Fortunately, the U.S. yield curve is still very far away from flattening. E.g. As of this writing, the spread between the 10- and the 1-year Treasury rate stands at 1.27%. Just as important, the CME Fed Watch indicator does not suggest a rate hike until the FOMC’s December 21, 2016 meeting at the earliest. Moreover–despite the recent underperformance of U.S./global financial stocks–credit risk for the global financial sector remains relatively and historically low; in fact, as computed by S&P Global Market Intelligence, the implied credit risk within the global financial sector is actually the lowest out of all ten major S&P global sectors.

As financial history and the experience of the 2008-09 global financial crisis have demonstrated, however, the global financial system is only as strong as its weakest links; and it is these “weakest links” that investors have recently focused on. More specifically, the slow pace of general and banking reforms within the Euro Zone, particularly the relatively high level of nonperforming loans in the Italian banking sector, is raising the specter of counter-party risks and resulting in a flight of capital away from Italian/European financial stocks (e.g. UniCredit is down 37% YTD, Intesa down 26%, and Banco Popolare down 38%), and to a lesser extent, U.S. financial stocks.

Figure 1: Italian Banks Have Relatively High NPL Ratios (as of June 2015)

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The Italian banking system is saddled with about 360 billion euros of NPLs, making up about one-third of the Euro Zone’s total NPLs (although 50% of it has already been provisioned). With Italian banking stocks down nearly 20% YTD (and down 25% over the last 12 months), Italian policymakers are now being forced to act to shore up the country’s bank balance sheets through sales of NPLs, equity raises, and accelerating the write-off of NPLs. An effort in January to encourage sales of NPLs by providing government-backed guarantees gained little traction (and unfortunately attracted investors’ attention to Italian banks’ NPL problem), as Italian policymakers could not agree on how the plan would be implemented, especially in light of European rules that explicitly ban state aid to failing companies.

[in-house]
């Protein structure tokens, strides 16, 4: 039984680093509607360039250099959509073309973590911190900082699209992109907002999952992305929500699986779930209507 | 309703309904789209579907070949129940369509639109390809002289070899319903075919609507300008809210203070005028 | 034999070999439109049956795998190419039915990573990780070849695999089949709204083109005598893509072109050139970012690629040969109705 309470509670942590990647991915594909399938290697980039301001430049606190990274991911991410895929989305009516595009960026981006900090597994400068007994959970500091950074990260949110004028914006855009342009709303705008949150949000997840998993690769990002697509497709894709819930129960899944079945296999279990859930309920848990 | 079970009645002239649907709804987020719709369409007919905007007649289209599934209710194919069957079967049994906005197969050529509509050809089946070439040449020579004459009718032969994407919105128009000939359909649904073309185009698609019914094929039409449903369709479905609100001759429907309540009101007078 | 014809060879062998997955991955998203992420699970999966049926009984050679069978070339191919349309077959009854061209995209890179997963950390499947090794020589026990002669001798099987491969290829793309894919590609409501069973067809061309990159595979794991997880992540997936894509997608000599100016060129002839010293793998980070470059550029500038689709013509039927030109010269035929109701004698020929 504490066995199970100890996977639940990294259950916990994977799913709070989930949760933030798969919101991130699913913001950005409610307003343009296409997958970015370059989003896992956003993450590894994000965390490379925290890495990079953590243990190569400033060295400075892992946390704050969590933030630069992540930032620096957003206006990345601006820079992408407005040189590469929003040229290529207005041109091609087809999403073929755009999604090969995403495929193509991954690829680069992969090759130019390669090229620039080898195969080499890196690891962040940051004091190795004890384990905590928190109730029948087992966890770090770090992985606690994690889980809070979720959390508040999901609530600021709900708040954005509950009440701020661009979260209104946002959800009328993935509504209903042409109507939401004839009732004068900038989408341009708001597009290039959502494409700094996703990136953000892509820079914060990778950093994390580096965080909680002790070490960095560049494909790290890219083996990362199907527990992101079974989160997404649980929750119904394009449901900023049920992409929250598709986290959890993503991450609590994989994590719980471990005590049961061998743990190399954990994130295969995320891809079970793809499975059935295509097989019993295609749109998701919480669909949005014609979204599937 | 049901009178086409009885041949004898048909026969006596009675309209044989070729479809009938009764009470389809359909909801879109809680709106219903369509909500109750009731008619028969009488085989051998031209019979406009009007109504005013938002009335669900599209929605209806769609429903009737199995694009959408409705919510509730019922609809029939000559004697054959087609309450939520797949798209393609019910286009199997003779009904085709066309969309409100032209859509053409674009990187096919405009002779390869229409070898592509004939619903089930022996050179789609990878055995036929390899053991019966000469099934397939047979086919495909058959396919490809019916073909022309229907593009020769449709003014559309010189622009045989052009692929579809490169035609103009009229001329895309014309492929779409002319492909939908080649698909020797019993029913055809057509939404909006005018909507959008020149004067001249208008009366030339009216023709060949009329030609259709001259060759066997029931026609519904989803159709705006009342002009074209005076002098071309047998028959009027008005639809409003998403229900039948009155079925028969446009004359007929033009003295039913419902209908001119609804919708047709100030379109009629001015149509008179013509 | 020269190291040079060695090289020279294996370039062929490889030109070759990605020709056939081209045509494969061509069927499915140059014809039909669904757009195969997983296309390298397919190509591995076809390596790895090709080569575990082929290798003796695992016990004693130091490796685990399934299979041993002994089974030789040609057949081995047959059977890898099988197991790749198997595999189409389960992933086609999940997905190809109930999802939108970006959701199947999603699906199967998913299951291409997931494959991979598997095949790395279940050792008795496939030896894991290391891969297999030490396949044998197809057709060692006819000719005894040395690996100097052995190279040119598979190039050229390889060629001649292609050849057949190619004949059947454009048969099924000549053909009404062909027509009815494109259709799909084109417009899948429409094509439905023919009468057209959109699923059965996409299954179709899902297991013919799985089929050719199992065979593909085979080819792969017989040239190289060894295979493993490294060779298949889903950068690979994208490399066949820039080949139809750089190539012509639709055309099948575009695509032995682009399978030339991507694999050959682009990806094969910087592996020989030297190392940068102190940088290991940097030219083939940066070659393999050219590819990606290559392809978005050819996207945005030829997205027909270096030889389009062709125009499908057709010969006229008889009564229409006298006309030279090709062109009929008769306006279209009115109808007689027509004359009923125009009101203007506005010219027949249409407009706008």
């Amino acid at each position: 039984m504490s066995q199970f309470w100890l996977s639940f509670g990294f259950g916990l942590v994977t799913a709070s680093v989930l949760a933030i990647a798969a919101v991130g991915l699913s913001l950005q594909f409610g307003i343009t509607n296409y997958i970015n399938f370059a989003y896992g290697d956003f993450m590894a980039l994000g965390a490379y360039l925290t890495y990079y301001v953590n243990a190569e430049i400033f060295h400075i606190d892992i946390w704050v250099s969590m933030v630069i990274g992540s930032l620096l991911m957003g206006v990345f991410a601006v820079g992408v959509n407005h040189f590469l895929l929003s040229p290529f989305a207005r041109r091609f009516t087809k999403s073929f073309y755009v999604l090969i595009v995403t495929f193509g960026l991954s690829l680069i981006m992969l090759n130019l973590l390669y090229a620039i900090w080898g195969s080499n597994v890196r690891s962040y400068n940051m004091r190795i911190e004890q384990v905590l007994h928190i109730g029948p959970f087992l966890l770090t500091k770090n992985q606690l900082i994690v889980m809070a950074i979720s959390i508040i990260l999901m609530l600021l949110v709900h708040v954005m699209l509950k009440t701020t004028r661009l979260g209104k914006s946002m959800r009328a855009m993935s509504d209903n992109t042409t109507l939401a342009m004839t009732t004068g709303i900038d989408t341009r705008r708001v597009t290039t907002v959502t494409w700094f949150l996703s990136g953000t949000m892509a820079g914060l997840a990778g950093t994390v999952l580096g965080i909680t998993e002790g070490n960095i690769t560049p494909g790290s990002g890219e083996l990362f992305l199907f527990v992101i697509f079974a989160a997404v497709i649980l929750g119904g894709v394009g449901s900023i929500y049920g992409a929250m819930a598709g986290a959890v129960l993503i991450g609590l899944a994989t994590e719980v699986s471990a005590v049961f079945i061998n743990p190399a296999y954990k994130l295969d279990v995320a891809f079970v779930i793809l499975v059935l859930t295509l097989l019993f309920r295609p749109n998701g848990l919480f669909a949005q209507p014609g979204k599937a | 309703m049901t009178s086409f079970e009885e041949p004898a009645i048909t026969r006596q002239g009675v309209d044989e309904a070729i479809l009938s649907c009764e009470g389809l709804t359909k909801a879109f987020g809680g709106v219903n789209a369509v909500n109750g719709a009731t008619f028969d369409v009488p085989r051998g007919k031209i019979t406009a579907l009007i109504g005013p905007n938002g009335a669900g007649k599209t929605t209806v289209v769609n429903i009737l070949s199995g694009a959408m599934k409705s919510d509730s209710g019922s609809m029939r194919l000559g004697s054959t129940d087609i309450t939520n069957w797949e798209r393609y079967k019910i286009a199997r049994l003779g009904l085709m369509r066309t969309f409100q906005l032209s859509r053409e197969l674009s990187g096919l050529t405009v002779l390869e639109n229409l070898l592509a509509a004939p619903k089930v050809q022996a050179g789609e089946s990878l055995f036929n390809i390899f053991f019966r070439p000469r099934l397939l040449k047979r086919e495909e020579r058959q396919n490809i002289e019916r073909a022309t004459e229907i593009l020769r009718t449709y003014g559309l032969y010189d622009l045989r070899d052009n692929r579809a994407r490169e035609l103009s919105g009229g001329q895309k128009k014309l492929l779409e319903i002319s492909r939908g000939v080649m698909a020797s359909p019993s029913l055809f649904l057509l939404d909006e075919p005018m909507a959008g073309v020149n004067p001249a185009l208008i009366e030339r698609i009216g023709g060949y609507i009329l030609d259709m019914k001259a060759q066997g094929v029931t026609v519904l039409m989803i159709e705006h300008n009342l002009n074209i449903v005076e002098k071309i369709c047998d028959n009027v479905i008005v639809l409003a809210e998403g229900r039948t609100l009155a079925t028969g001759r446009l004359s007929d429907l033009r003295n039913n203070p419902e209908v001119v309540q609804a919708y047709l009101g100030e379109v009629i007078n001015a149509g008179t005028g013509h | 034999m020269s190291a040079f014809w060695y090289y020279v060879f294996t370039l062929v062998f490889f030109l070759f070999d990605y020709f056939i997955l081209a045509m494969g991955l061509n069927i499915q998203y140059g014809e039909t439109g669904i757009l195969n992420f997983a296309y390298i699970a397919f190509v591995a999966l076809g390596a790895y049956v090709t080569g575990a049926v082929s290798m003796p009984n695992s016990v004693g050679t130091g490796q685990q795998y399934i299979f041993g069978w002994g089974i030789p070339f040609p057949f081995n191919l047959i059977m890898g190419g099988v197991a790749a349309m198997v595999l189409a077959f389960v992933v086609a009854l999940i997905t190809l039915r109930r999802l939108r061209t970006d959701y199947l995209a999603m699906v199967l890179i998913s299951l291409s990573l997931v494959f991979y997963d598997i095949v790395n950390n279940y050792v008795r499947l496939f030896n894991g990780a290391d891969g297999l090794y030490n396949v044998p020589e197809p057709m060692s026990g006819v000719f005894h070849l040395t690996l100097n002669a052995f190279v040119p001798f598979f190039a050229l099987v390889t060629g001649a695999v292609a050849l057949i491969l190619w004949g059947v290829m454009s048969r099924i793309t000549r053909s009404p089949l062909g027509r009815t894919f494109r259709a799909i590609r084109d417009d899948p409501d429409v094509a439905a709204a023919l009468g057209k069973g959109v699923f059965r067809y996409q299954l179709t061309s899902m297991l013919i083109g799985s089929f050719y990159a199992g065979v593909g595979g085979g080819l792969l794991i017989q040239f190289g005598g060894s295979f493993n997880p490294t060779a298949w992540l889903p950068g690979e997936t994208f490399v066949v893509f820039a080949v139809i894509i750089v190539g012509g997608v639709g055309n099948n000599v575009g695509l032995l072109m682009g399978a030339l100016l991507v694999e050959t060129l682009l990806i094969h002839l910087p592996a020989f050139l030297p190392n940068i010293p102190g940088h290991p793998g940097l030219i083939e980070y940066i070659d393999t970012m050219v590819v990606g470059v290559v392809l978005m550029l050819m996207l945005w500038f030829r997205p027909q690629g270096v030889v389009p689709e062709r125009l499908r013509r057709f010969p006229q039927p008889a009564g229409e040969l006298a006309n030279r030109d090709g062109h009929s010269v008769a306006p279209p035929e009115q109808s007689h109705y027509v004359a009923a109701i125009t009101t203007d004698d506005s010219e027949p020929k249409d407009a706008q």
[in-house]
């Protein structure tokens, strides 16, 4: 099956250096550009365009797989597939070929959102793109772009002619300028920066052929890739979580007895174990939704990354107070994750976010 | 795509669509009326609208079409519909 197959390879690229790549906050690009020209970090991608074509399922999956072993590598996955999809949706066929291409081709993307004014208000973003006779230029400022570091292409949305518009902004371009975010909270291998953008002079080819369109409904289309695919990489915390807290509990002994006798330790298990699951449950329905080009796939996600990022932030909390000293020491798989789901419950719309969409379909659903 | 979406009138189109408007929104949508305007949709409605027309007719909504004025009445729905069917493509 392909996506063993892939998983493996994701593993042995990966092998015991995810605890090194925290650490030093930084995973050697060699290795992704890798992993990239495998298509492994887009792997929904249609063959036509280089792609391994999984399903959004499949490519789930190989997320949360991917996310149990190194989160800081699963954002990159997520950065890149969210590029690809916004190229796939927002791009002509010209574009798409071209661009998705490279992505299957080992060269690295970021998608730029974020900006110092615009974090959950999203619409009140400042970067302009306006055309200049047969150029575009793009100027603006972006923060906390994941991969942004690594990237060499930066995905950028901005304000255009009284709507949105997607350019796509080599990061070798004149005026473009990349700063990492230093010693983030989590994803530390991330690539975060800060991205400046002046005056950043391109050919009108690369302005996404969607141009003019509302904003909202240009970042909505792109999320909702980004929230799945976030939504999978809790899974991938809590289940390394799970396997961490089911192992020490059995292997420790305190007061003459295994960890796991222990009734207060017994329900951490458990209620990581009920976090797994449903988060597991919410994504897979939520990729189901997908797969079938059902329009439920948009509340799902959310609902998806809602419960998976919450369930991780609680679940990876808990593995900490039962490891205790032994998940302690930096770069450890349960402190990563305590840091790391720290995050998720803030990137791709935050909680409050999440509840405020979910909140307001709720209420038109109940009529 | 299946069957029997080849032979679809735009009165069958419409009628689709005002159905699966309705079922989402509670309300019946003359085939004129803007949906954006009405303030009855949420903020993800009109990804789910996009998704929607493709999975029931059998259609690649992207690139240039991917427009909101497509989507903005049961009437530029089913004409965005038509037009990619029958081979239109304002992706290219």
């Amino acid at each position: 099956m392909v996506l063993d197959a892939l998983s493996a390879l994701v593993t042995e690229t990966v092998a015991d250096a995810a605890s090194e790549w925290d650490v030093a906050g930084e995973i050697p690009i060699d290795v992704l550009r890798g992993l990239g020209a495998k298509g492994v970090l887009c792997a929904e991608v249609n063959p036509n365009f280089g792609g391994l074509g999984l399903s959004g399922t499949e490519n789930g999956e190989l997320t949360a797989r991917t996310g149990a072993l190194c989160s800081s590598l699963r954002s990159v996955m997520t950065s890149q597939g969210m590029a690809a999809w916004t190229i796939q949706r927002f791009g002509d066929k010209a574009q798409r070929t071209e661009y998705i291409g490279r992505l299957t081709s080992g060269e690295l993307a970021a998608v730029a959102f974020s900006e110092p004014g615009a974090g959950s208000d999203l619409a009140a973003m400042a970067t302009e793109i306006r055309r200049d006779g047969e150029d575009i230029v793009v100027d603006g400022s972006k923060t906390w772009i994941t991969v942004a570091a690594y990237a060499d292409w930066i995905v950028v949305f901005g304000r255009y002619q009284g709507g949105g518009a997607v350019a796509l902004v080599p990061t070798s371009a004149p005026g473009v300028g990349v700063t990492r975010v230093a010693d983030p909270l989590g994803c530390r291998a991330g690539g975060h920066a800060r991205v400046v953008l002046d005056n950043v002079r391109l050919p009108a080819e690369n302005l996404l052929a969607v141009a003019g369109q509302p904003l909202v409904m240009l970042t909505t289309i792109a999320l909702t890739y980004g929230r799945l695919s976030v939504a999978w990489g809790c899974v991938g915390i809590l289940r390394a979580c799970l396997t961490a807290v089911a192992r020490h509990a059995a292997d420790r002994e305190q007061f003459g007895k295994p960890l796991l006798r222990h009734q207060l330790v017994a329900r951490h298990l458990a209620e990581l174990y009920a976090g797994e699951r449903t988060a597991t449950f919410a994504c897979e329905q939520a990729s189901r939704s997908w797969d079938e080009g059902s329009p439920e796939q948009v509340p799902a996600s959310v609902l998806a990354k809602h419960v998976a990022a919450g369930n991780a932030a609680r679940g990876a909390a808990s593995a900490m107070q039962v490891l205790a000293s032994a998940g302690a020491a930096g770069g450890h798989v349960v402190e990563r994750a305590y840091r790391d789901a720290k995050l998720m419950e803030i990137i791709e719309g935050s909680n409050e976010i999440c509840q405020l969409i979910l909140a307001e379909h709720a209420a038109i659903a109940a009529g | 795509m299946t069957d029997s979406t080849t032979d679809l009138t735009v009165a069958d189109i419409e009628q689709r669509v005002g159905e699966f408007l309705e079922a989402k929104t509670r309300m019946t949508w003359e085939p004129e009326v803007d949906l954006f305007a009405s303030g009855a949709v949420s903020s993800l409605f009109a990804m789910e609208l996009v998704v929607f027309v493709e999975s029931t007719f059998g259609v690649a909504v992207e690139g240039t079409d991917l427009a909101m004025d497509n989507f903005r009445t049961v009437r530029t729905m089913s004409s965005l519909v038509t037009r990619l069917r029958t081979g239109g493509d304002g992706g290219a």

So far this week, Italian policymakers–working in conjunction with banks, pension funds, and insurers–have drawn up plans for a 5 billion euro bailout fund (dubbed “Atlante”) to purchase NPLs and/or to inject capital into ailing banks. Investors’ initial responses have ranged from skeptical to condescending, given the relatively small size of the fund and the lack of details surrounding its implementation. Bottom line: Italian/European policymakers, in conjunction with the private sector, will need to work harder to create a more comprehensive and workable solution to reduce NPLs in the Italian banking system. Until this happens, the current rally in U.S./global financial stocks from their early February lows will remain precarious.

U.S. Consumer Spending Yet to Overheat: Fed to Pause

According to the CME Fed Watch, the chance of a Fed rate hike this Wednesday is virtually zero. The reasons for the Fed to “stand pat” have been well recited but here they are again: 1) ongoing, elevated global systemic/slowdown risks due to the recent decline in global financial stocks, a Chinese economic slowdown, and chronically low oil prices resulting in fears of higher corporate defaults, 2) despite a recent pick-up in the U.S. core inflation rate (the 12-month change in the January core CPI is at 2.2%), the Fed’s preferred measure of core inflation, i.e. the 12-month change in the core PCE, remains tolerable at 1.7%, and 3) Since the late 1990s, the world’s developed economies have mostly grappled (unsuccessfully) with the specter of deflation; e.g. over the last 3 years, the Bank of Japan expanded its monetary base by 173%, and yet, the country is still struggling to achieve its target inflation rate of 2% (Japan’s January core CPI was flat year-over-year). As such, the Fed should err on the side of caution and back off from its recent rate hike campaign.

As of today, the CME Fed Watch is suggesting 50/50 odds of a 25 basis point rate hike at the Fed’s June 15 meeting. Historically, the Fed has only hiked when the odds rise to more than 60/40, and I believe this is the case here. Many things could change from now to June 15; however, given: 1) lingering fears over a Chinese slowdown and the loss of Chinese FOREX reserves, and 2) the fact that core PCE readings have not yet registered a +2.0% reading (I need the year-over-year change in the core PCE to sustain a level of over +2.0% for many months before I am convinced that inflation is a problem), I remain of the opinion that the next rate hike will mostly likely occur at the FOMC’s September 21 meeting.

Finally–despite an ongoing rise in U.S. employment levels (see Figure 1 below)–both U.S. wage growth (see Figure 2 below) and consumer spending growth (See Figure 3 below) remain anemic. Note that both U.S. wage growth and consumer spending growth do not “turn on a dime”; this means that–until or unless we witness a sustained rise in both U.S. wage and consumer spending growth–the Fed should err on the side of caution and back off on its rate hike campaign. At the earliest, this will mean a 25 basis point hike at the FOMC’s September 21 meeting.